After months of anti-Islamization rallies in Germany, British supporters of the far-right PEGIDA movement have planned their first UK march. The protest is scheduled for February 28 in Newcastle, northeastern England.
In a statement released on Friday, Northumbria police confirmed the rally which the PEGIDA UK group had been promoting on their Facebook page in recent weeks.
"We have spoken to the organizers and they have informed us they plan to hold their event in Newcastle on February 28," the statement said, adding that police were aware of plans for counter event on the same day in the city. "We will now speak to all of those involved, our partners and our local communities and over the coming days agree on plans for the events."
'Ethnic cleansing of the English'
Since joining Facebook on January 2, the PEGIDA UK page, which bears the slogan "United Against Extremism," has attracted more than 15,250 "likes."
The event page for the Newcastle rally has just over 570 supporters listed as attending.
According to the movement's Facebook page, chairman of right-wing-populist party Liberty GB, Paul Weston, is also expected to speak at the Newcastle demonstration.
The former member of the United Kingdom Independence Party (UKIP) left the euro-skeptic party after claiming that it had failed to address issues regarding Islam in Britain.
Despite his wife being a Romanian immigrant, in an interview with politics.co.uk in 2010, Weston said he is convinced the UK is being colonized by immigrants, describing it as the "ethnic cleansing of the English."
Re-emerging right-wing sentiment
The PEGIDA UK movement isn't the first time the country has experienced right-wing sentiments in recent years. Throughout 2013, the far-right protest movement, English Defense League (EDL) held several demonstrations against what they believe to be the spread of Islamism and Sharia law in the UK. Several of the protests ended in clashes with anti-fascist demonstrators.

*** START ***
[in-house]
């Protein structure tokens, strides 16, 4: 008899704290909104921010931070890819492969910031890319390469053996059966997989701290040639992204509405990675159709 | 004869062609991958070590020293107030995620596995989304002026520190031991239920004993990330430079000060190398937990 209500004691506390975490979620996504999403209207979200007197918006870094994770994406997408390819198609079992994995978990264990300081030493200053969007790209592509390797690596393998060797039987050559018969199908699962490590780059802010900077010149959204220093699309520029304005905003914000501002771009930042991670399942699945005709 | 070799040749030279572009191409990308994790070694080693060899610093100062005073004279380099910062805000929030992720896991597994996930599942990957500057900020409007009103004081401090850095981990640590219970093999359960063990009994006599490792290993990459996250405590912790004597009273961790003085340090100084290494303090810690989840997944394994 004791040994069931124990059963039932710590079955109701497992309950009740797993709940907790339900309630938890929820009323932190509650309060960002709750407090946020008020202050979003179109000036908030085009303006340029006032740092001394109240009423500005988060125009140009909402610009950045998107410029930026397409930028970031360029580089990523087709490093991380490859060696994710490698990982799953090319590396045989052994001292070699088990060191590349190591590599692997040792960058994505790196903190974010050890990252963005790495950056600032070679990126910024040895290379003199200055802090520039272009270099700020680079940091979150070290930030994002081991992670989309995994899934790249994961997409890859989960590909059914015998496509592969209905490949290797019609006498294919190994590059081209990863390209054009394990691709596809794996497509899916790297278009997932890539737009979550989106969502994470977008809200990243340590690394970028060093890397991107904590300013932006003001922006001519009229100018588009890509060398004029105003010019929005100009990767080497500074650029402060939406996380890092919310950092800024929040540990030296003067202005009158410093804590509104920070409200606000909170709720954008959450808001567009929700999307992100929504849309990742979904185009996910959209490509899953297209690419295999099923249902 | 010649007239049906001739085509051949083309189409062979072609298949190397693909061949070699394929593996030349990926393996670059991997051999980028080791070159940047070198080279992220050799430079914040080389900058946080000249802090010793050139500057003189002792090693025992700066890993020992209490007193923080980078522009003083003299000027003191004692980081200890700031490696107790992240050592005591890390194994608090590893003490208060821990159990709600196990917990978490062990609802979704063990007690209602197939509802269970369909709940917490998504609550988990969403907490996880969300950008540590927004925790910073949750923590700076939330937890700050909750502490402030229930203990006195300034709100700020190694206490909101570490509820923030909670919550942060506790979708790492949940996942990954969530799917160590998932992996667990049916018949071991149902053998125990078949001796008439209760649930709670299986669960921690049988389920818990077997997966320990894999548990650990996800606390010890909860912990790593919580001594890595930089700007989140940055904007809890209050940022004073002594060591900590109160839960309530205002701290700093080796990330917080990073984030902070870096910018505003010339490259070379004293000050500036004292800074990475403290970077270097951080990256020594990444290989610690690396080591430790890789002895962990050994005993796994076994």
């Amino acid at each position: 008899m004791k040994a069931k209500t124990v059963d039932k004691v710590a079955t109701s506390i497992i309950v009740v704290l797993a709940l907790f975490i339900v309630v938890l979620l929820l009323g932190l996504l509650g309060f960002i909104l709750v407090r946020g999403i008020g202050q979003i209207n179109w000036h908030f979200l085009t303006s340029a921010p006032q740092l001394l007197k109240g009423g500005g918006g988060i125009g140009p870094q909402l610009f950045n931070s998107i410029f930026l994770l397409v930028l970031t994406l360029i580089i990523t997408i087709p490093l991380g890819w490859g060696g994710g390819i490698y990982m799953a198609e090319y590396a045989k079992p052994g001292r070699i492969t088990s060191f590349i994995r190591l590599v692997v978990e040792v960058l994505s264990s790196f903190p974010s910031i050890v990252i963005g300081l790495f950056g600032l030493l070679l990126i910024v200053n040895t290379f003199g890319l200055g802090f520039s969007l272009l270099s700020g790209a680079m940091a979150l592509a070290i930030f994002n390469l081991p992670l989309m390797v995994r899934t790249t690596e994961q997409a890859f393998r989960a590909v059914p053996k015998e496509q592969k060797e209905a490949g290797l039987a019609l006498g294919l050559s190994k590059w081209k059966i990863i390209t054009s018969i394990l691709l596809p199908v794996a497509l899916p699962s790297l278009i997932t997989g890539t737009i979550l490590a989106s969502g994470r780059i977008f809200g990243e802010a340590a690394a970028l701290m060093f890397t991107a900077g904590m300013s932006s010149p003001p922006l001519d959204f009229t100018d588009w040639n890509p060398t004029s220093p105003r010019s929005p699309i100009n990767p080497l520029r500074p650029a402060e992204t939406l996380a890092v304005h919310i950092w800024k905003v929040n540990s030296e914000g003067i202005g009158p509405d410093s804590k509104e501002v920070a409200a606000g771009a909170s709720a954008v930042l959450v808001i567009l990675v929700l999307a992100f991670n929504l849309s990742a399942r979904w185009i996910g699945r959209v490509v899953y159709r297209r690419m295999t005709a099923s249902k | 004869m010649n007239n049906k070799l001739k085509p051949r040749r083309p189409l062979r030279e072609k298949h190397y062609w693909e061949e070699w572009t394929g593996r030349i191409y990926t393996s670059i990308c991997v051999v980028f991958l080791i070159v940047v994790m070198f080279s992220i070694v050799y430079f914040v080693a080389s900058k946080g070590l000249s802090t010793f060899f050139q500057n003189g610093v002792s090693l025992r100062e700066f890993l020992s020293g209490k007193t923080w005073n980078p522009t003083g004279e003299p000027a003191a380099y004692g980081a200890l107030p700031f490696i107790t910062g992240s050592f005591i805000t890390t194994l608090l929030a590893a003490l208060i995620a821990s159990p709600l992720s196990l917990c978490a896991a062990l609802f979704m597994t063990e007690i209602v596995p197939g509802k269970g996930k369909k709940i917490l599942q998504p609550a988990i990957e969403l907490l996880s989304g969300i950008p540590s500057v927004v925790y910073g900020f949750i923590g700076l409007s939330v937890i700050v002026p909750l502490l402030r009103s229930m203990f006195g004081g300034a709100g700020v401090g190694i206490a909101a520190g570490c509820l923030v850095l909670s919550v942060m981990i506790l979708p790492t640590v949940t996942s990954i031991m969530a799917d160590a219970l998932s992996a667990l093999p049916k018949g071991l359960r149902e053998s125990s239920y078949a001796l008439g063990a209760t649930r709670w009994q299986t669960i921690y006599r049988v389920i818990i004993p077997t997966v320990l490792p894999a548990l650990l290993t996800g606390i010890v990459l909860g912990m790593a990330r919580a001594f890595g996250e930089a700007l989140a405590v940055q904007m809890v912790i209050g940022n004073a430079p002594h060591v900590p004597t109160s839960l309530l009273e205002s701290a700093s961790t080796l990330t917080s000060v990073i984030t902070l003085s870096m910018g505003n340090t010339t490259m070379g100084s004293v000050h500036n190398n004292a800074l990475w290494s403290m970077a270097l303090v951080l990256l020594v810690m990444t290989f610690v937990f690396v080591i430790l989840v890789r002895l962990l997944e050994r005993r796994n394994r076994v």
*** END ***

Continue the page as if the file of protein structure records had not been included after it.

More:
Since EDL leader Tommy Robinson stepped down in October 2013, however, the group has lost momentum, with Robinson claiming he could not longer keep "extremist elements" in the group at bay.
Earlier this month, Newcastle Central's Labour MP, Chi Onwurah, told British newspaper The Guardian that PEGIDA will not find similar support in Newcastle as it did in Germany.
"PEGIDA, like EDL and all those who try to peddle a message of hatred, will find they have no place in Newcastle," said Onwurah.
Dying trend in Germany?
According to the UK's 2011 census, Islam is the second largest religion in the country after Christianity, with 2,786,635 Muslims making up just 4.4 percent of the UK's total population. In Newcastle, the Muslim community accounts for just 3.6 percent of the city's population.
Since October 2014, PEGIDA has held frequent rallies in the eastern German city of Dresden and a host of other cities across the country.
At the height of their popularity, the Dresden demonstrations saw at turnout of some 25,000 people. Numbers began to dwindle last month, however, with five of the movement's leaders also standing down days after a photo of former leader Lutz Bachman dressed as Adolf Hitler emerged online.